DOGGED negotiations between Japan and Australia continued in Tokyo yesterday but failed to resolve issues with import tariffs on beef and dairy products in a likely free trade agreement (FTA).
Federal Trade and Investment Minister Andrew Robb and Japanese Farm Minister Yoshimasa Hayashi, spoke to journalists after their meeting yesterday saying tough but positive talks were held.
But they also issued caution, warning that more discussions were needed before any trade agreement can be struck.
Speaking from Japan, Mr Robb told Fairfax Agricultural Media his meetings yesterday were held in good spirit with clear will on both sides.
But he said, “it is a tough negotiation and we are at the really difficult end”.
Mr Robb said important ground was still to be made up in regards to beef and dairy.
It’s understood Japan wants tariffs lifted on motor vehicle imports, while Australia is seeking to have Japan’s beef tariff more than halved.
Mr Robb – a former head of the National Farmers’ Federation (NFF) and Cattle Council of Australia - pushed a strong line in regards to Australian agricultural exports.
But like his counterpart, he did not make any comment on specifics of the actual talks.
Mr Robb also met with Japan’s Foreign Minister Fumio Kishida, Trade Minister Toshimitsu Motegi and minister in charge of the Trans-Pacific Partnership, Akira Amari.
His visit to Japan arrives with the NFF issuing a stern warning this week against any potential carve outs in FTAs which could disadvantage future trade for key commodities like beef or dairy.
NFF president Brent Finlay said his members had grave concerns about the Japan FTA deal which must be a good one for agriculture, not just for individual commodities.
He said if the Japan FTA wasn’t a good deal for Australian agriculture as a whole, there should be no deal at all.
“Our members are concerned that there will be potential carve-outs for certain commodities,” he said.
“If it’s not likely to be a good deal for all, it will not be supported by the industry.”
Mr Finlay said the tariff regime remained a “significant point of conjecture” within the Japan agreement.
“All sectors - wool, cotton, beef, pork, lamb, dairy, sugar, grains, horticulture and rice - must get improved market access,” he said.
“If the government is serious about agriculture being a pillar of the Australian economy, there needs to be a genuine commitment to deliver commercial results for our sector with trade deals.”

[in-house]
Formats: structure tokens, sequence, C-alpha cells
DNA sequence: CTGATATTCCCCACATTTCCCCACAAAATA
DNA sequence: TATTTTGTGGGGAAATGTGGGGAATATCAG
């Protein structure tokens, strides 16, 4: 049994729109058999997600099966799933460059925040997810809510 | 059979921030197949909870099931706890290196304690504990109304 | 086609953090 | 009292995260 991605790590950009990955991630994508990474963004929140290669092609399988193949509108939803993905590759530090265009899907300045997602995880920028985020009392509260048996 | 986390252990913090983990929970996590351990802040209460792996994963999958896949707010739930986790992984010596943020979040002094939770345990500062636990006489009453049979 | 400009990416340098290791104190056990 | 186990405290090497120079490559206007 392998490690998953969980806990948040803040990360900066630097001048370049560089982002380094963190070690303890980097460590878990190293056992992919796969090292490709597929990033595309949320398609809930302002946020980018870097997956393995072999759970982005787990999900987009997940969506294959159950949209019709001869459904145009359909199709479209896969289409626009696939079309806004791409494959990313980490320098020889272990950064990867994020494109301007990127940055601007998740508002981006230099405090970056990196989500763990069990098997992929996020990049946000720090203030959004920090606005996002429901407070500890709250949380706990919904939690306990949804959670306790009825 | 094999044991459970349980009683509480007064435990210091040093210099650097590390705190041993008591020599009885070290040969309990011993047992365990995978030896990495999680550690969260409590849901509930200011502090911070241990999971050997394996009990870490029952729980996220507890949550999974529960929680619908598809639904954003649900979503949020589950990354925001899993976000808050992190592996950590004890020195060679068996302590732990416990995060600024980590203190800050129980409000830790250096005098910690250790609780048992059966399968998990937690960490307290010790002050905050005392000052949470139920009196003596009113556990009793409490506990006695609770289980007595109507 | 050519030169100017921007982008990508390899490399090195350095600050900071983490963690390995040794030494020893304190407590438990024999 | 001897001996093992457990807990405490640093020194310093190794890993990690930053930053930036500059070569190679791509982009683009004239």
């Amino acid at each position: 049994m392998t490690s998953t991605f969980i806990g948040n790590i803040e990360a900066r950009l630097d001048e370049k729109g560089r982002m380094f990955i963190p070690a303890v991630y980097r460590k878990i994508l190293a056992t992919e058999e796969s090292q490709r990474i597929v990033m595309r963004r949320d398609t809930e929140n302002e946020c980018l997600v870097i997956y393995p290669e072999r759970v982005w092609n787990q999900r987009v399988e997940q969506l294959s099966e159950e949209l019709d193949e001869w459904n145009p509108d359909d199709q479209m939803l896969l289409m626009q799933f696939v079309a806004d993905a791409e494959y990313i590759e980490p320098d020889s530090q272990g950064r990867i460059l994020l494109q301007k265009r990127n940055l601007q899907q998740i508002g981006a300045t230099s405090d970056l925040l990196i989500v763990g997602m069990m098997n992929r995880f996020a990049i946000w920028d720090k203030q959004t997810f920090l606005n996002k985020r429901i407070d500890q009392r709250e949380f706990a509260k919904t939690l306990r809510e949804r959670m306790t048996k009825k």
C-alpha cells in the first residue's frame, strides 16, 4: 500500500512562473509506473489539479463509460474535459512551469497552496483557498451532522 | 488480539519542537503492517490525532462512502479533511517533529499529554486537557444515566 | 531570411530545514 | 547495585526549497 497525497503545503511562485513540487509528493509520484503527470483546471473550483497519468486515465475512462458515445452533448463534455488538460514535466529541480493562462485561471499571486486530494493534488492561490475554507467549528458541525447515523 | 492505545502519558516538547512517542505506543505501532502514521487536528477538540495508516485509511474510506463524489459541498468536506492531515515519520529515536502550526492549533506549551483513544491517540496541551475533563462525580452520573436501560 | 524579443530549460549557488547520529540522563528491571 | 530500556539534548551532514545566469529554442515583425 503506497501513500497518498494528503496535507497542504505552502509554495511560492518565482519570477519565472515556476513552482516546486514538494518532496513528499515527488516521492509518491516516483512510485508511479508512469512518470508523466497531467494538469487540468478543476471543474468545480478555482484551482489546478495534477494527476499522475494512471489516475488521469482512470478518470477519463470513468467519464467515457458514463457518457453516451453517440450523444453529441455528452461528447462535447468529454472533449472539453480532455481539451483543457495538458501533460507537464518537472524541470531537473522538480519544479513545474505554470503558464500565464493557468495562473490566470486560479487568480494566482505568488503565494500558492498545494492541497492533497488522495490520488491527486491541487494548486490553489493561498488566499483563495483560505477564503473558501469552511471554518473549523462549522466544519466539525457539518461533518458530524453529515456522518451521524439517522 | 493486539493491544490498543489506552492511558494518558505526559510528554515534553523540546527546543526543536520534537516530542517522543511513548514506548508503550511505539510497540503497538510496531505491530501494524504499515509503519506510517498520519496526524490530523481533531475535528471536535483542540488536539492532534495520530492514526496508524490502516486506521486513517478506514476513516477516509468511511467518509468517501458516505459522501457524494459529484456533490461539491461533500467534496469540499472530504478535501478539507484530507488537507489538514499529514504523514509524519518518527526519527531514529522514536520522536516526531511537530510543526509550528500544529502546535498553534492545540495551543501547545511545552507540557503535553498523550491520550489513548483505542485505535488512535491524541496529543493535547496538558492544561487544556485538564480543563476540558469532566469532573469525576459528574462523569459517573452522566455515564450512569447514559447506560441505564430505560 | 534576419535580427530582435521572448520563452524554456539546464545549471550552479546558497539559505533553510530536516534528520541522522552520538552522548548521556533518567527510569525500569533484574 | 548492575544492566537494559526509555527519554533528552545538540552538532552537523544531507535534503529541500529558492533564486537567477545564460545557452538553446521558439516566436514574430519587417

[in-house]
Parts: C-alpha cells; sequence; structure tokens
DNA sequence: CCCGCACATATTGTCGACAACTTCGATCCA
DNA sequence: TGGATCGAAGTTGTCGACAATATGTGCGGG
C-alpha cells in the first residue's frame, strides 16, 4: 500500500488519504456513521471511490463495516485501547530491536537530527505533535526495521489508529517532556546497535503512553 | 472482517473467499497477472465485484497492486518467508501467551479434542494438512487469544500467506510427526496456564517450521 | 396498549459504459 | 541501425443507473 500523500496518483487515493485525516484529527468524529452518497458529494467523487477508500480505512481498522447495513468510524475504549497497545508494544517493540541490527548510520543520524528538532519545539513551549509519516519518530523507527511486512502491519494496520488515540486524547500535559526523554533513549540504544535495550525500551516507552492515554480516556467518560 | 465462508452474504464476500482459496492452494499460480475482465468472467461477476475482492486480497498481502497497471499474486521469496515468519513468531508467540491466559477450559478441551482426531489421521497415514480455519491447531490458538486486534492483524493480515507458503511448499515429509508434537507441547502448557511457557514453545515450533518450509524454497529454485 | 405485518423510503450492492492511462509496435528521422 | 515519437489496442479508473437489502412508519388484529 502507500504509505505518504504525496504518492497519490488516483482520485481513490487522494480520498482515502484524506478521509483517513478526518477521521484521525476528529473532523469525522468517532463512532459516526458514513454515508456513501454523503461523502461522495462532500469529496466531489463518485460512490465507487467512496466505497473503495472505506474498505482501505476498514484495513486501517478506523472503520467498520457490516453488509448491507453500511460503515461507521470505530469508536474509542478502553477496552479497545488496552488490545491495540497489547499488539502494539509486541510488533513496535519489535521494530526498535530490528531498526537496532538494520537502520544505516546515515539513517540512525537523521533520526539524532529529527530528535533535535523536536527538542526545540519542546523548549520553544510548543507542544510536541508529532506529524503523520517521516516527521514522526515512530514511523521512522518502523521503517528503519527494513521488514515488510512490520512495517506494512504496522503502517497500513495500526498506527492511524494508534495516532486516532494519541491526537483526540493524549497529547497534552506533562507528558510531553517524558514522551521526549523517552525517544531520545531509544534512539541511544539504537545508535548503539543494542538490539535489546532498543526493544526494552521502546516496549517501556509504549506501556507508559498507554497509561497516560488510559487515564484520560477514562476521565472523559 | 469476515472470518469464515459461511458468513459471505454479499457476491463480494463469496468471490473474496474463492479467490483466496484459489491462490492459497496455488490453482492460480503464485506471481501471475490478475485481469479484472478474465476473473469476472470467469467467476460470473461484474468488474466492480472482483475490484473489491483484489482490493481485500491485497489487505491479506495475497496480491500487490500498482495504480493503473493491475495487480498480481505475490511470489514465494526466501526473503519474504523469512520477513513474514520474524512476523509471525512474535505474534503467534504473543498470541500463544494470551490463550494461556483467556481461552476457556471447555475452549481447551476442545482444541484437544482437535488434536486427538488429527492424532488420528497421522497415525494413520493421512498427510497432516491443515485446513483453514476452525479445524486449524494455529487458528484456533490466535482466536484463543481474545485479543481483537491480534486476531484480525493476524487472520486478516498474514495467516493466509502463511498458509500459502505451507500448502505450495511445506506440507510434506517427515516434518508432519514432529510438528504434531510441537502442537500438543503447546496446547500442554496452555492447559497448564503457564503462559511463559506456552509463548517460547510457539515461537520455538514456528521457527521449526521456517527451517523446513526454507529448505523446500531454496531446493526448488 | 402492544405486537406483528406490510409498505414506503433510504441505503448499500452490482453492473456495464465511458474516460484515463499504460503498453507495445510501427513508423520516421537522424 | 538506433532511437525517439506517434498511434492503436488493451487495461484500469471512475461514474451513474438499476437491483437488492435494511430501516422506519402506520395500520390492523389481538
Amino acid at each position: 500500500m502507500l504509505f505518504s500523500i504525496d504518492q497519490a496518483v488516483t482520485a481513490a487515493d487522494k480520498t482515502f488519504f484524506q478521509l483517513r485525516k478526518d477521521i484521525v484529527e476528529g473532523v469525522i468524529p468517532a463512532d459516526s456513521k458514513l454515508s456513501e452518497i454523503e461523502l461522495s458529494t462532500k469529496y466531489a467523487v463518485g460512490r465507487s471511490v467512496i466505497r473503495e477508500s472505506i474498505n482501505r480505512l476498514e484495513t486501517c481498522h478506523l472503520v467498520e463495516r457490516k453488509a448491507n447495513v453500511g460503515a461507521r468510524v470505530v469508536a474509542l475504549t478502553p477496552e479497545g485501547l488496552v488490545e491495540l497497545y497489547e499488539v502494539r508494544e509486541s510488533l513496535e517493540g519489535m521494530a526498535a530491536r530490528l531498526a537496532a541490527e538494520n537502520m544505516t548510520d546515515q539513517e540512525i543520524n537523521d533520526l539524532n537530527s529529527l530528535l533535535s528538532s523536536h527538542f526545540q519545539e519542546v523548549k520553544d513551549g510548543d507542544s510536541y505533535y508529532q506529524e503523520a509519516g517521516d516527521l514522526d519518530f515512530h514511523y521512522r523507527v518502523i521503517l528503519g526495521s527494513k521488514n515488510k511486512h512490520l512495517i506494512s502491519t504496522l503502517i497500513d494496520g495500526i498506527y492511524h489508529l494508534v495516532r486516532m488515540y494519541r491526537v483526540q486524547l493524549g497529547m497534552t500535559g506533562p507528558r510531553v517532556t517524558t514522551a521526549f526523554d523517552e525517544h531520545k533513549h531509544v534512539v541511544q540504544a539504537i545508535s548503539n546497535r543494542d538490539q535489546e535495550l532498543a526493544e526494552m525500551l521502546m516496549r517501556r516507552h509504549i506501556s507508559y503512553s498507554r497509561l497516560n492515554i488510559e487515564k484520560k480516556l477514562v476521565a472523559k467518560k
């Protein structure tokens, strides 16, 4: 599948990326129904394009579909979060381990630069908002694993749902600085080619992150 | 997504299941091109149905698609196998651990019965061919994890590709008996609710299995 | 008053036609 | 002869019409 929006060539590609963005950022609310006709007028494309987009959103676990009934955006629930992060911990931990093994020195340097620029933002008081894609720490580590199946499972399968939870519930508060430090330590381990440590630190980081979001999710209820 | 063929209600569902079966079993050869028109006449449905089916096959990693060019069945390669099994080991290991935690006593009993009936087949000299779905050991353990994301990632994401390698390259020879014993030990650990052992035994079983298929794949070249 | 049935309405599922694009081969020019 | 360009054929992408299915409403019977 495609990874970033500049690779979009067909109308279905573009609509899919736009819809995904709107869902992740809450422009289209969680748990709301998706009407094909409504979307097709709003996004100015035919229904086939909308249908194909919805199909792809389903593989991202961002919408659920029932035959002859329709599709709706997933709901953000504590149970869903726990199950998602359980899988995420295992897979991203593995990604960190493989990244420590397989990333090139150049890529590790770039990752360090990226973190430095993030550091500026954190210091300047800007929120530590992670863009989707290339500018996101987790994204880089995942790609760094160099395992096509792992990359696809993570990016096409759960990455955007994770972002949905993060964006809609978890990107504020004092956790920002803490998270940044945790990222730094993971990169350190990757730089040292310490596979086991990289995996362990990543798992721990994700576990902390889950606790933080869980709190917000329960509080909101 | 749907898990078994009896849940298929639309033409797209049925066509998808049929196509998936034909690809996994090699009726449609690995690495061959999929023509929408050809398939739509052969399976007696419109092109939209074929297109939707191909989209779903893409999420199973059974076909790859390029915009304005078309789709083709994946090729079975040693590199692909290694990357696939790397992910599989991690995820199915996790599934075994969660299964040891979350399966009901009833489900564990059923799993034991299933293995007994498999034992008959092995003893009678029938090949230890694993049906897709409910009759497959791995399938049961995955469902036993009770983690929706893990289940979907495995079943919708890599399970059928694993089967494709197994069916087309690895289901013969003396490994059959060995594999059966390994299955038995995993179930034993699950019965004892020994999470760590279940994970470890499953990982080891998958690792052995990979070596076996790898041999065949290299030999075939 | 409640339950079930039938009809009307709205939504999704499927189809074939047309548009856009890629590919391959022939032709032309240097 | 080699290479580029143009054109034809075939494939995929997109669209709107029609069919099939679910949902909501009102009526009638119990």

The NFF says speculation suggests an initial agreement would be struck when Prime Minister Tony Abbott meets his Japanese counterpart in Tokyo in April and agreement finalised later in the year, when Japan’s Prime Minister, Shinzo Abe, visits Australia.
Reports say Japan has proposed cutting its beef import tariffs from 38.5 per cent to about 30pc but the Australian government wants it at 19pc to provide greater access into the major beef export market, which imported 288,000 tonnes in 2013.
Speaking to Fairfax Agricultural Media this week, Mr Robb said beef was “a very important part” of negotiations with Japan.
He said he believed the opportunity to finalise trade deals with Japan and China were “now – because of the strong political will from both countries towards finalising a deal with Australia”.
“It’s important for our economic growth and for the future of our agricultural industry in the region,” he said.
“I know there is frustration surrounding the beef tariffs in these agreements, in particular with Japan, and I understand that frustration.
“However, we are seeking to be the first agricultural country to sign an economic partnership agreement with Japan and the fact that Japan has the political will to work with us, is ground breaking for the agricultural sector, including the beef sector.”
Mr Robb said Japan was “always going to be a tough negotiation” as they’ve never conceded any ground on rice, grain, sugar, dairy or beef in any previous trade negotiation.
He said as a former head of the NFF and executive director of the Cattle Council of Australia, “I know as well as anybody the importance of the beef industry”.
“I also understand their frustrations and I encourage them to go as hard as they can in calling for lower trade barriers because this opportunity is in the long-term interests of market access for Australian beef,” he said.